Submission
Group Show

GOSSIP

The exhibition GOSSIP is part of a programme by the same name curated by Agnieszka Roguski at M.1 of the Arthur Boskamp Foundation in Hohenlockstedt, a small community in Schleswig Holstein. GOSSIP is dedicated to the phenomenon of gossip from a queer and feminist perspective. By examining gossip as an informal, subversive communication strategy in the context of the programme cycle, the various formats - from Instagram takeovers to exhibitions - work to break down the supposedly bad reputation of this form of communication and take a closer look at its positive or empowering sides. As a fluid curatorial project, GOSSIP unfolded in very different formats (RESEARCHING - university collaborations; TALKING - online talks; HOSTING - queer bar; SHOWING - group exhibition) to reach and activate different publics. Running a project in a small town like Hohenlockstedt under the theme GOSSIP and inviting actors with a feminist, queer, intersectional agenda created dynamics that would be interesting for your publication and its readers. Participants in the programme included Saki Aslan, Övül Durmusoglu, Daria Khan, Marc Siegel, Fiona McGovern, Amina Aziz. The artist of the group show were Katarzyna Perlak, Rindon Johnson, Ana Botezatu and Bruno Zhu.


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Katarzyna Perlak, Happily Ever After, 2019, video and installation, 19:44 min, mixed materials. Photo: Jens Franke.
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GOSSIP, 2021, installation view, M.1 Arthur Boskamp-Stiftung. Photo: Jens Franke.
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Rindon Jonson, The Dog is the Brother of The Fox, 2020, video, 10:40 min. Photo: Jens Franke.
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GOSSIP, 2021, installation view, M.1 Arthur Boskamp-Stiftung. Photo: Jens Franke.
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GOSSIP, 2021, installation view, M.1 Arthur Boskamp-Stiftung. Photo: Jens Franke.
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Katarzyna Perlak, Happily Ever After, 2019, video and installation, 19:44 min, mixed materials. Photo: Jens Franke.
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GOSSIP, 2021, installation view, M.1 Arthur Boskamp-Stiftung. Photo: Jens Franke.
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GOSSIP, 2021, installation view, M.1 Arthur Boskamp-Stiftung. Photo: Jens Franke.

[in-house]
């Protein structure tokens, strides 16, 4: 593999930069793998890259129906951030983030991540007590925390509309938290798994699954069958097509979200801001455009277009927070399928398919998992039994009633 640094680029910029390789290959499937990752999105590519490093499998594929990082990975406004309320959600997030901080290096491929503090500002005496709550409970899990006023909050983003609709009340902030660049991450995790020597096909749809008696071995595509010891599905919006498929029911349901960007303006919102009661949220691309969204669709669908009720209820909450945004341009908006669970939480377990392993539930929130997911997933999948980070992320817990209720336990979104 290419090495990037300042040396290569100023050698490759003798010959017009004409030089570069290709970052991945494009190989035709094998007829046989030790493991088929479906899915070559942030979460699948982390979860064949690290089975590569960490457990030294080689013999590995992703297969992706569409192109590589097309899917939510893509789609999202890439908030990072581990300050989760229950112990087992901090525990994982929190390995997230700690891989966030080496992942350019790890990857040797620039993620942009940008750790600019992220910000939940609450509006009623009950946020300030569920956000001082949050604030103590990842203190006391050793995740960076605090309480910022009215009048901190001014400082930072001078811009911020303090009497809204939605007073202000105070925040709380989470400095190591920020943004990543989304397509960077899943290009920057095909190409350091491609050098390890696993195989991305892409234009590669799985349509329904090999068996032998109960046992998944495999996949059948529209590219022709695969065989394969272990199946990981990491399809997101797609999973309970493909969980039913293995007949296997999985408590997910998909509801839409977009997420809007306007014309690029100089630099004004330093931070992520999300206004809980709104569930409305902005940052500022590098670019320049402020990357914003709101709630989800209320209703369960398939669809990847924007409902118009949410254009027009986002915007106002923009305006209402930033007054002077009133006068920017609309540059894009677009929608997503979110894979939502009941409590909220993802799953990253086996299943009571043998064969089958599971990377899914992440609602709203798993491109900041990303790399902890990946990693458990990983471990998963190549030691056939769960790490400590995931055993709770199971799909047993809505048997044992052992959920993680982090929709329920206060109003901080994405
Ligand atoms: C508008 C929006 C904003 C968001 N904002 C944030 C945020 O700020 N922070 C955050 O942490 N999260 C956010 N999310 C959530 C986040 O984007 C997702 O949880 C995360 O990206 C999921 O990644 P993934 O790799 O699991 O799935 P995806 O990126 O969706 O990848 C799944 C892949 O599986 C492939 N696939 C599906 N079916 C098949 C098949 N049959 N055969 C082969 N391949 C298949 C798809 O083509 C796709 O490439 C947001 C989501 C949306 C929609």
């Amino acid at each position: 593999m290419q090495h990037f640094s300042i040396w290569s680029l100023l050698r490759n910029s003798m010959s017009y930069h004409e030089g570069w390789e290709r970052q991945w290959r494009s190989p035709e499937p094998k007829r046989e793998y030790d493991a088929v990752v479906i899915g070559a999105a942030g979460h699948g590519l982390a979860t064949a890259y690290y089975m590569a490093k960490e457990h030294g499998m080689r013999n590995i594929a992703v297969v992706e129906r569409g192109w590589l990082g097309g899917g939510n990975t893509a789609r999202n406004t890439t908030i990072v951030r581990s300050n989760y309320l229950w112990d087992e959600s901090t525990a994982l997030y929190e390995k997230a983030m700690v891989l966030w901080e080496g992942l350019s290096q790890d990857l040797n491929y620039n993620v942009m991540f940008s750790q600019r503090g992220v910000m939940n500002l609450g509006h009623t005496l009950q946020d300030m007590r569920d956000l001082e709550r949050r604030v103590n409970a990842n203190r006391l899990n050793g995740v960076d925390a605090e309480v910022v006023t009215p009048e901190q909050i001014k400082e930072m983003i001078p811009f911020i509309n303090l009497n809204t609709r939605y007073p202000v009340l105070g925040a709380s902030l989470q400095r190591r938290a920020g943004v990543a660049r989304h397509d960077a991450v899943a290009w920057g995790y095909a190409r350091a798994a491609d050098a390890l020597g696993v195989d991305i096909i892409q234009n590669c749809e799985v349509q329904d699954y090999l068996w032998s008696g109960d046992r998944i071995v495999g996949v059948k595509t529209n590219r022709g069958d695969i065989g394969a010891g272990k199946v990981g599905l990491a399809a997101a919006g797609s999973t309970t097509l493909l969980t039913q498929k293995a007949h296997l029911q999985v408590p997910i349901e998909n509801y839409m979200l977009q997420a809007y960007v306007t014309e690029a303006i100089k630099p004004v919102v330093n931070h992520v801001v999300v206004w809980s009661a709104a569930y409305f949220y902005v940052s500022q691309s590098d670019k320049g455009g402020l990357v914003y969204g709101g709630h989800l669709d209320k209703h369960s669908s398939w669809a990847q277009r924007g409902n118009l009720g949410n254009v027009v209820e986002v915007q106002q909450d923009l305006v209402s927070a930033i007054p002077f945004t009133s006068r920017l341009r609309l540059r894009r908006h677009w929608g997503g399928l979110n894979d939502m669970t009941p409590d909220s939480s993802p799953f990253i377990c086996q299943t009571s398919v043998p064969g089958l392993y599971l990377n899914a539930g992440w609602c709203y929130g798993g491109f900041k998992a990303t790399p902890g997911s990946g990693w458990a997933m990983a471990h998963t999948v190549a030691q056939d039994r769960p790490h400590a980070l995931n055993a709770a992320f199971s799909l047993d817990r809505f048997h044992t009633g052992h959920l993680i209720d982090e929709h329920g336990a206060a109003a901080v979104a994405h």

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GOSSIP, 2021, installation view, M.1 Arthur Boskamp-Stiftung. Photo: Jens Franke.
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Ana Botezatu, A Pile of Anxieties, 2020-2021, glazed ceramics, various dimensions. Photo: Jens Franke.
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Ana Botezatu, A Pile of Anxieties, 2020-2021, glazed ceramics, various dimensions. Photo: Jens Franke.
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Ana Botezatu, A Pile of Anxieties, 2020-2021, glazed ceramics, various dimensions. Photo: Jens Franke.
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GOSSIP, 2021, installation view, M.1 Arthur Boskamp-Stiftung. Photo: Jens Franke.
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Bruno Zhu, Footnotes on Gossip, 2021, digital print, 10x15 cm. Photo: Jens Franke.
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Bruno Zhu, You know what you are, 2010-2021, fabric, fabric, synthetic hair eyelashes, hardware, various dimension. Photo: Jens Franke.
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Katarzyna Perlak, Happily Ever After, 2019, video and installation, 19:44 min, mixed materials. Photo: Jens Franke.
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Katarzyna Perlak, Happily Ever After, 2019, video and installation, 19:44 min, mixed materials. Photo: Jens Franke.
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Bruno Zhu, Footnotes on Gossip, 2021, digital print, 10x15 cm, courtesy the artist.
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Katarzyna Perlak, Happily Ever After, 2019, video, 19:44 min, video still, courtesy the artist.
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Rindon Jonson, The Dog is the Brother of The Fox, 2020, video, 10:40 min, video still, courtesy the artist.

GOSSIP

26 September – 31 October 2021
M.1 Arthur Boskamp-Stiftung
Curated by Agnieszka Roguski

You’re no one until you’re talked about

Hasn’t everybody heard? From hearsay, just between you and me? Gossip is, in principle, nothing more than what everyone talks about but no one can verify. It is what everyone wants to know but no one calls a fact, what everyone passes on but no one has said. Gossip is banal – and had gone viral before going viral was invented. However, it is not something timeless, but a concept with historical and political connotations. The English word gossip originally referred to a close friend. It was only with the advent of modernity that its meaning was changed to specifically denigrate solidarity among women as unserious gossip. This was accompanied by the devaluation of women’s labour, as described by philosopher Silvia Federici. Their labour could be used uncompensated in the emerging capitalism; at home, beyond the sphere marked as public and governed by men.